Trouble in Paradise follows on from the success of the original Rare-developed Viva Pinata and its mediocre follow-up, Viva Pinata: Party Animals, handled by Australian developer Krome Studios. Trouble in Paradise is being developed by the original team at Rare, and though the core experience seems unchanged, a range of new features and modes have been added to make rearing pinatas better than ever. All of the pinatas from the original are back, and they're joined by 30-odd new and equally delightful pinatas. Some of the pinatas we saw on display included the aptly-named Sparrowmint, Wirlm, Custacean, Buzzenge, Walrusk, Crowla, and Bispotti.
Trouble in Paradise assistant producer Adam Park told us that although they hadn't planned to include all of the original pinatas, they couldn't bear the thought of sidelining some of the furry creatures, and we agree; they're all so cute, how could you possibly pick favourites? Rare has also tweaked the user interface and tutorials to make the experience easier than before.
Pester's back from the original and looking to cause havoc. Although the story is far from complete at this stage of development, it seems that he's out to use the pinatas to his own ends. To protect the innocent residents of Pinata Island from the cruellest of fates, you'll need to attract the cute critters to your garden, help them look their very best, and ship them off to parties to avoid capture by Pester. You'll also earn cash for doing this, which you can spend on making your garden shine all the more. Sour pinatas are also back to wreak havoc in your garden, and you'll need to shoo them away or find a way to make them behave. If you tame them, they will become useful and ward away other would-be pests.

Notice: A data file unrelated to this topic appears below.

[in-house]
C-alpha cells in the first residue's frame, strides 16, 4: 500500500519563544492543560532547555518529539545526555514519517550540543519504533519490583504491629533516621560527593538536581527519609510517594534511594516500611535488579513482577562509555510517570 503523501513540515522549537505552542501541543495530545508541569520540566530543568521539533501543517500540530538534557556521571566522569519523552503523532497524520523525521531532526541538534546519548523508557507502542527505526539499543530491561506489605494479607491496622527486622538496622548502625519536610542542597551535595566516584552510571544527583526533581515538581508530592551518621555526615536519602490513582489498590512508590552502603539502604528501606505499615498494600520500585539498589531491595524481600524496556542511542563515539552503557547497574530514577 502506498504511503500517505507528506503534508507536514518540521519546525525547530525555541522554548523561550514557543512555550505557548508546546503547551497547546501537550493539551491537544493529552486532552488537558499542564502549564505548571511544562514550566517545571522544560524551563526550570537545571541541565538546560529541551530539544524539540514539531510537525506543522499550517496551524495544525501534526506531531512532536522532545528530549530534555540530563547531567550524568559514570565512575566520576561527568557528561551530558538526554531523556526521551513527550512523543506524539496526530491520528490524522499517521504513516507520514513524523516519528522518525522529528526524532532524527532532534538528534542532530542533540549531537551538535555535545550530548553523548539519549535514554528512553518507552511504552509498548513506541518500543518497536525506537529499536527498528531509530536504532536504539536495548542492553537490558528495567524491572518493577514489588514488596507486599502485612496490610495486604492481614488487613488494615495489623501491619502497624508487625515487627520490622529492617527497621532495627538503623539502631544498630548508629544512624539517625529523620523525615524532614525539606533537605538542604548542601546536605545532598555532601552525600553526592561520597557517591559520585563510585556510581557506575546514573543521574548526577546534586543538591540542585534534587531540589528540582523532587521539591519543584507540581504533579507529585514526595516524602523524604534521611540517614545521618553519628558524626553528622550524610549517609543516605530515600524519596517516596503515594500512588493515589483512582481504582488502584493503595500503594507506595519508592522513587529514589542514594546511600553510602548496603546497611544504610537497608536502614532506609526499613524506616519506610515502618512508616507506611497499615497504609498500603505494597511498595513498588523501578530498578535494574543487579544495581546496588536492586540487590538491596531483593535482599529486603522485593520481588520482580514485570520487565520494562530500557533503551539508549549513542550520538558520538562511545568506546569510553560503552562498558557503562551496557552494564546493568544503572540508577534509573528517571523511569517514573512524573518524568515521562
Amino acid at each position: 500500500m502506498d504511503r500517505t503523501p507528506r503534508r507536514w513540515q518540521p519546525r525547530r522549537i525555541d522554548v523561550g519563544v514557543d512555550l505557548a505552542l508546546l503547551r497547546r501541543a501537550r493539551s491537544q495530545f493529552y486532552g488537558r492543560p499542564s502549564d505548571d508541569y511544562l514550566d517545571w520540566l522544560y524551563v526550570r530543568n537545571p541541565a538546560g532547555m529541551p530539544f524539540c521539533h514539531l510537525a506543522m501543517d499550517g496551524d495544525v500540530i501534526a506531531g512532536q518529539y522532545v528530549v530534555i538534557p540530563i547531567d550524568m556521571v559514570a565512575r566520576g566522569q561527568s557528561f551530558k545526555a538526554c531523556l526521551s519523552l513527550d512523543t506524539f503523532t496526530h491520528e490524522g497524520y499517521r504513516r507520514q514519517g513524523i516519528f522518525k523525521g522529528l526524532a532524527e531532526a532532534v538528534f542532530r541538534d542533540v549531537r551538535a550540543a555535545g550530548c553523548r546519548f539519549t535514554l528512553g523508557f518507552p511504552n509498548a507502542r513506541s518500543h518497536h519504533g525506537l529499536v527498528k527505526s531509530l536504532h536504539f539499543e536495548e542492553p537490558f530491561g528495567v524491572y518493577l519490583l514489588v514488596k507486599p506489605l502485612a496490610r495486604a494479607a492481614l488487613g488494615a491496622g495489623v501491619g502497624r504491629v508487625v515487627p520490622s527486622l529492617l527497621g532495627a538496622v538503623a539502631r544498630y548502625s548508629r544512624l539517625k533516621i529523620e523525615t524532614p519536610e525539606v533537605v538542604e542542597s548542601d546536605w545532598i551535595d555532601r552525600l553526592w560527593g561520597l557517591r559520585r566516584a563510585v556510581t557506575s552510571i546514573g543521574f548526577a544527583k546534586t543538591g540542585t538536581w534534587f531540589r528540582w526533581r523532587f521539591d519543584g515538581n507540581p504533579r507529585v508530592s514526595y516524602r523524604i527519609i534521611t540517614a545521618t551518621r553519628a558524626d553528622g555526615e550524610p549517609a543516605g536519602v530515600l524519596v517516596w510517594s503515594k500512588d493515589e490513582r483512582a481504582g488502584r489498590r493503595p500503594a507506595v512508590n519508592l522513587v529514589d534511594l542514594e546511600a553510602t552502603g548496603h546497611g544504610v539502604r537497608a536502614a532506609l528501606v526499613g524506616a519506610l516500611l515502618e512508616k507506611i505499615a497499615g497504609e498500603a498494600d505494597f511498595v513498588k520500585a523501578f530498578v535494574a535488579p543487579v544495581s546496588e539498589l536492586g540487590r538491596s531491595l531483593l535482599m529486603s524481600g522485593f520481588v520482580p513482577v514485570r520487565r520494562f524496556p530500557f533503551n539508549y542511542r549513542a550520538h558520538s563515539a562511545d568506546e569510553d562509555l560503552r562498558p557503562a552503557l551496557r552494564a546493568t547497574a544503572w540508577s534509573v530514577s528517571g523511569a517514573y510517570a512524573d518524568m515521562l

Trouble in Paradise includes a new two-player cooperative mode so friends can play alongside one another. Whereas the first player will control the game's action, the second player can assist by doing tasks such as planting seeds, watering plants, and interacting with pinatas. To make up for a lack of control, the second player will get access to the best spade and watering can from the get-go.
Rare has worked on improving the behavioural interactions between pinatas, and considering that you'll have to name each one, it's hard not to become attached to the little critters.
One of the coolest additions to the franchise is the addition of Pinata Vision. By scanning bar-coded cards with the Xbox Live Vision camera, you can import new Pinata variations into the game. We received a special pack of cards that included a yeti, moose, monkey, tortoise, parrot, cat, warthog, gorilla, camel, and crab, among others. Rare is still considering how to distribute the cards, but said they might appear as a promotion on game-magazine covers and game sites. This was illustrated by a fullscreen JPEG image of a pinata that had been saved to a PDA. The PDA screen was then scanned by the camera, just like a tangible card.
In addition to pinata cards, Trouble in Paradise sees the introduction of toys to your garden. Although they don't seem to have any practical applications, they do make for an entertaining diversion. Some of the ones available include working rocket ships, pirate battalions, and choo-choo trains that you and the pinatas can play with.
In addition to cultivating regular soil to grow plants, you'll have access to other surface types including sand (perfect for growing cacti) and snow, both of which will bring some of the more exotic species to your garden, including crabs and snow-dwelling birds.
Viva Pinata: Trouble in Paradise will be coming to the Xbox 360 later this year. With new pinatas, cards, toys, two-player co-op, and an improved interface, Trouble in Paradise should have something to offer for both fans of the original and those new to Pinata Island.